Review: Godzilla Vs Kong Is A Perfect Kaiju Movie, Best Of Legendary Series
For as iconic as Godzilla is, it’s very hard to point to a universally-beloved and iconic film the varied franchise history. Typically, we fans agree with which one’s aren’t great—from 1998’s Godzilla to All Monsters Attack!—and the ones we love usually align with which ones we saw as kids. However, starting with 2014’s Godzilla (the third American-made film with that title) the Legendary Pictures Monsterverse has delivered consistently good films. However, with Godzilla Vs Kong, they may have delivered their first great one—at least, according to this review. It’s the shortest of the Legendary films, but it also has the advantage of not being forced to dive too deep to find human stories to connect the monster saga to.
The films have used a rotating cast of people, save for a few. Ken Watanabe appeared in all of the Godzilla films, but his character isn’t, uh, in this one. Yet, both Millie Bobby Brown and Kyle Chandler return as Madison and Mark Russell. Yet, the “stars” of this film are Rebecca Hall’s Ilene Andrews, Kaylee Hottle’s Jia, and Alexander Skarsgård’s Nathan Lind. It helps that they are never far from Kong’s side, meaning that we see the ape Titan most throughout the film.
Outside of some slightly expositional credits, Godzilla Vs Kong provides audiences with no review of what came before. If you’ve not watched Skull Island and Godzilla: King of the Monsters, find a YouTube video to catch up on this new mythology. It’s crucial to understanding the story, beyond a giant atomic lizard and a giant gorilla obviously wanting to fight.
Slight spoilers below.
Godzilla Vs Kong: Review of the Humans’ Story
Image via Legendary Pictures
A classic creature from Godzilla’s past has long been suspected to be a part of this film. That was confirmed with the leak of a Godzilla Vs Kong Funko Pop. The story following Madison Russell, who teams up with Deadpool 2’s Julian Dennison and Atlanta’s Brian Tyree Henry, is what leads the audience to this realization. Even knowing what we’d find, how they uncover it is nonetheless exciting. One of the critiques of Captain Marvel was that the audience had more information than the characters for over half the film. Even if you suspect the appearance of this classic man-made monster, the journey to its discovery is still a fun ride. (Henry’s character, a conspiracy theorist podcaster, is a big part of that.)
The other main group of boring-old humans Godzilla Vs. Kong follows stick pretty close to Kong throughout the film. The classic formula in these films, that some of the humans are actually the cause of the problem, remains. And the culmination of their stories is brief but very satisfying. Yet, the inclusion of Jia is the real triumph here. Through her, we are able to connect with Kong as a, well, person. Even though I went into this (as always) as part of Team Godzilla, I can’t even be mad about the decision to treat Kong as this film’s kaiju protagonist. The VFX work in animating this character is very impressive. You never forget it’s CGI (because, you know, giant monster), but it resides just far enough outside of the uncanny valley. (Though, your mileage may vary.)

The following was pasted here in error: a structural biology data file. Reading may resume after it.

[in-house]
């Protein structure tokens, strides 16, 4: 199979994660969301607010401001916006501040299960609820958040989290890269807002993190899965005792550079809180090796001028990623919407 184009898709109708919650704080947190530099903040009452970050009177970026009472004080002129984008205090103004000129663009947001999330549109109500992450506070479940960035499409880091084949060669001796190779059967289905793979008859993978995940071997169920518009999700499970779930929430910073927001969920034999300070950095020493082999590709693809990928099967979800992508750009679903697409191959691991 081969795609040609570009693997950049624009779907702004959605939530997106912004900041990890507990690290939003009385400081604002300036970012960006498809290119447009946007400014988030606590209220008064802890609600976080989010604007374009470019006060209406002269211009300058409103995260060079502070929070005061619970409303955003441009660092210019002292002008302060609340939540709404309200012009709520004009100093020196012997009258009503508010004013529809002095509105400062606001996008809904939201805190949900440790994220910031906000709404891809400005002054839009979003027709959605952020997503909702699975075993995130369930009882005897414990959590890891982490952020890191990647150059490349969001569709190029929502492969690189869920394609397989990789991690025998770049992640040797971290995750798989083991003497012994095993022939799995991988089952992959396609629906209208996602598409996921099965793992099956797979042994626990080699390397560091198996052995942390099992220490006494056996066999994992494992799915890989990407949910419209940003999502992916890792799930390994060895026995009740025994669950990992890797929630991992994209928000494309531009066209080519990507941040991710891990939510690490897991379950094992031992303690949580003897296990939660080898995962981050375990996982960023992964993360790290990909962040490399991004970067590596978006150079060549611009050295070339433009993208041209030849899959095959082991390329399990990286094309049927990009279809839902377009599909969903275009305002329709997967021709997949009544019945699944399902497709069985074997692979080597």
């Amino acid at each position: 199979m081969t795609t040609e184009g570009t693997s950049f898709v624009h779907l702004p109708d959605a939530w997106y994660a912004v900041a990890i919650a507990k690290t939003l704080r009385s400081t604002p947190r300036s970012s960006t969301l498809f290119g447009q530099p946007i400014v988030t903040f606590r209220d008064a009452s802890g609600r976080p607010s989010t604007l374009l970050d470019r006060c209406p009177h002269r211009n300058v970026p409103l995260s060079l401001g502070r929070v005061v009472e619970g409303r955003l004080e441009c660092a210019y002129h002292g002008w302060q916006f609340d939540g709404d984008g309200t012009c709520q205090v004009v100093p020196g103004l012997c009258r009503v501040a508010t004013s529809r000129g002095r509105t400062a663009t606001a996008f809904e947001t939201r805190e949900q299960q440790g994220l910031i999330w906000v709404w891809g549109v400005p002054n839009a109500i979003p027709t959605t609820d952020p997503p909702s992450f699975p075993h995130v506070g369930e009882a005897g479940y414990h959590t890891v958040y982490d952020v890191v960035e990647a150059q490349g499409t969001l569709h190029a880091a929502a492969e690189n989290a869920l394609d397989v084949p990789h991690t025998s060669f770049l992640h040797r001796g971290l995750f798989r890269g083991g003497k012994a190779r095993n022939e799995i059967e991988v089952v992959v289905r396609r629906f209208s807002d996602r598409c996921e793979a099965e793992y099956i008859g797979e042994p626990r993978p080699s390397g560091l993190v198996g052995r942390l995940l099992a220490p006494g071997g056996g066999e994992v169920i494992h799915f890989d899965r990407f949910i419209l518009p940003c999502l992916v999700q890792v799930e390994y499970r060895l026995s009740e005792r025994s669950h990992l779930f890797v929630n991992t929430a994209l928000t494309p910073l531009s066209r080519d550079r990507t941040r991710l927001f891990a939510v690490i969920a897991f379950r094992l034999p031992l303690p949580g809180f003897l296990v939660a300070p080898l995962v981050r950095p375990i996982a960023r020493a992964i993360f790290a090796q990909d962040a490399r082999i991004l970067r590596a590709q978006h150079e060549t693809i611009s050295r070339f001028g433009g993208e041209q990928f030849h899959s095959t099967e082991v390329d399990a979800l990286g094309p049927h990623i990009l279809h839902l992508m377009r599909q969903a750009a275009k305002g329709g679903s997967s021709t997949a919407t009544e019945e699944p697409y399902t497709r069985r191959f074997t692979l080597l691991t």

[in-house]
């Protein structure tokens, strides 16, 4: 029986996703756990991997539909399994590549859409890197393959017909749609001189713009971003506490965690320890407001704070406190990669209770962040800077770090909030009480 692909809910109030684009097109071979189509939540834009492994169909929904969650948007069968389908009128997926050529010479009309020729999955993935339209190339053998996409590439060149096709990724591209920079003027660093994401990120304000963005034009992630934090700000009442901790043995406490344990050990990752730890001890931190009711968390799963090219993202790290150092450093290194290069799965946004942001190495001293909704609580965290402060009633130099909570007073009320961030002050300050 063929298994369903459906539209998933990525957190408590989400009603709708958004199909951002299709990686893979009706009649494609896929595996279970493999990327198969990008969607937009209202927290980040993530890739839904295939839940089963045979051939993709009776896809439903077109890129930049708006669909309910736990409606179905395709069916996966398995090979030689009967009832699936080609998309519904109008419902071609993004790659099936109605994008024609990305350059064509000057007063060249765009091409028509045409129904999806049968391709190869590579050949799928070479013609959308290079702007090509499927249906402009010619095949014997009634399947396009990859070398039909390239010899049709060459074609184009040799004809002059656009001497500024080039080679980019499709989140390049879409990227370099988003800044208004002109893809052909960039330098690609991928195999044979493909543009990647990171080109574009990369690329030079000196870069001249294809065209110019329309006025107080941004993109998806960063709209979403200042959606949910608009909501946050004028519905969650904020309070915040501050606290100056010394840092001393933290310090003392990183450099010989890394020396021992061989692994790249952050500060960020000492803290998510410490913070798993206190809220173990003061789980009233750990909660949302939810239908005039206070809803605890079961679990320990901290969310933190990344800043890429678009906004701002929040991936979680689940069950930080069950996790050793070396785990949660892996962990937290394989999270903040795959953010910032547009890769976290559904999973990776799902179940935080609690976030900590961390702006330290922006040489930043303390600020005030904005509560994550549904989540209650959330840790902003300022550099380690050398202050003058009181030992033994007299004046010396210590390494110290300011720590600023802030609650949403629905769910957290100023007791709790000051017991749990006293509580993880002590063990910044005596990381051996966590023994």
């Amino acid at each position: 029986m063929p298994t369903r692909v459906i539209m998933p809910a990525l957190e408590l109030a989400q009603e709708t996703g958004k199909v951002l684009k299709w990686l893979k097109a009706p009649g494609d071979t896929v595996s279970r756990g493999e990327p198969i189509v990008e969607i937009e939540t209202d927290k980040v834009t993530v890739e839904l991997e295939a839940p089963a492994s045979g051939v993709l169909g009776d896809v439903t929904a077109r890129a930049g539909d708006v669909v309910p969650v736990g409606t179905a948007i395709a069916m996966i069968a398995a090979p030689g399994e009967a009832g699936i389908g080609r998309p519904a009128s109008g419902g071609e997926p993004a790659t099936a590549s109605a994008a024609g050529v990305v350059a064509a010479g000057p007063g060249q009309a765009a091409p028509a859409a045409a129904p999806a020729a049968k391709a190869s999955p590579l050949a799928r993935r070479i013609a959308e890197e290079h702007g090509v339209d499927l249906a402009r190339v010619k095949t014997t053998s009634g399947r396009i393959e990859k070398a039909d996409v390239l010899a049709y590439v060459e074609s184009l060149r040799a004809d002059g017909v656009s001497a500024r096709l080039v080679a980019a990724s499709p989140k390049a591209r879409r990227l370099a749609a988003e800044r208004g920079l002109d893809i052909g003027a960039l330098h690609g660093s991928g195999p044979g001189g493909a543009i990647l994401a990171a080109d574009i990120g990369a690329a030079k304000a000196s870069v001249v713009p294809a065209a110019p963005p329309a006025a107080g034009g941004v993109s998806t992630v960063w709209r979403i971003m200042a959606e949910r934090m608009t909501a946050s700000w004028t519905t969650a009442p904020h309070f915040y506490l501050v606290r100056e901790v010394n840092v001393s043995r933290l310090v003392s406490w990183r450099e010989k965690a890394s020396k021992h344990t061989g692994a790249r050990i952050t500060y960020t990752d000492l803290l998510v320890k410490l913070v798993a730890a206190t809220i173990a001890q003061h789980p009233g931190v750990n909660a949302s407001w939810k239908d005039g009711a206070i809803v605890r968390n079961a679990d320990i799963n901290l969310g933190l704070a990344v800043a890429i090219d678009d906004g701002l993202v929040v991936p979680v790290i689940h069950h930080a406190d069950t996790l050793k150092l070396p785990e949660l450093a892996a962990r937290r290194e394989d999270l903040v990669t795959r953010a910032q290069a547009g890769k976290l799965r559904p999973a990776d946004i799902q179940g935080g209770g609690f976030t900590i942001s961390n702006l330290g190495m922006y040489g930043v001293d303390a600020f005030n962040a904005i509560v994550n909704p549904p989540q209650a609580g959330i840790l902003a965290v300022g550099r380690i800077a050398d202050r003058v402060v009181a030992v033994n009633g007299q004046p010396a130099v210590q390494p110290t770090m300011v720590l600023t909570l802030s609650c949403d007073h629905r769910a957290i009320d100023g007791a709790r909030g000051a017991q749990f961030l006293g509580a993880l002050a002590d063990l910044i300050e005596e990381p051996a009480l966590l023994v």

The film never forgets that the VFX monsters are the stars. Yet, the human story never feels like a distraction. Its construction may be a model for American kaiju films going forward.
Godzilla Vs Kong: Review of the (Let Them) Fight
Image via Legendary Pictures
Kong starts this film in captivity. The storytellers do a very good job of explaining how this happened through the introduction of Jia. Essentially, the little girl is the Kong whisperer. Well, more accurately, Kong-ASL speaker. Kaylee Hottle, who is deaf, uses American Sign Language to communicate with Kong. It’s a nice subversion of the “It was beauty what killed the beast” trope from prior King Kong stories. Kong bonds with a child, and their relationship is protective not possessive. There are two major clashes between Godzilla and Kong. The first comes at the start of the second act, while the second fight takes up most of the third. Of course, the surprise kaiju joins the fray as well.
The fight scenes are fantastic. They are everything one wants in a story about giant beasts wrecking shit. As they have in the Kong/Godzilla matchups in the past, the tally of “wins” and “losses” is left open for interpretation. A key point in any fan-debate about this, however, needs to be how much of beating Godzilla is able to take. And he takes a lot in this movie. Still everyone gets their licks in, and the fight sequences are a lot of fun. (Well, for everyone but the citizens running in terror to “titan shelters.”)
This is not a film that works too hard to inject any larger metaphor for the monsters or the conflict. What we end up with is a well-paced monster punch-fest, from a very close perspective to one of the combatants. This is almost certainly not the last time these monsters will meet. They’ve laid the groundwork for at least two more installments in the franchise.
Godzilla Vs Kong is in theaters, streaming on HBO Max, and available on VOD outlets.
What do you think? Leave your own review of Godzilla Vs Kong below in the comments. Also, tell us who you think “won” the fight.
Featured image via Legendary Pictures
Joshua M. Patton is a father, veteran, and writer living in Pittsburgh, PA. The first books he read on his own were comics, and he's loved the medium ever since. He is the greatest star-pilot in the galaxy, a cunning warrior, and a good friend. His book "What I Learned: Stories, Essays, and More" is available in print from Amazon and from all electronic booksellers.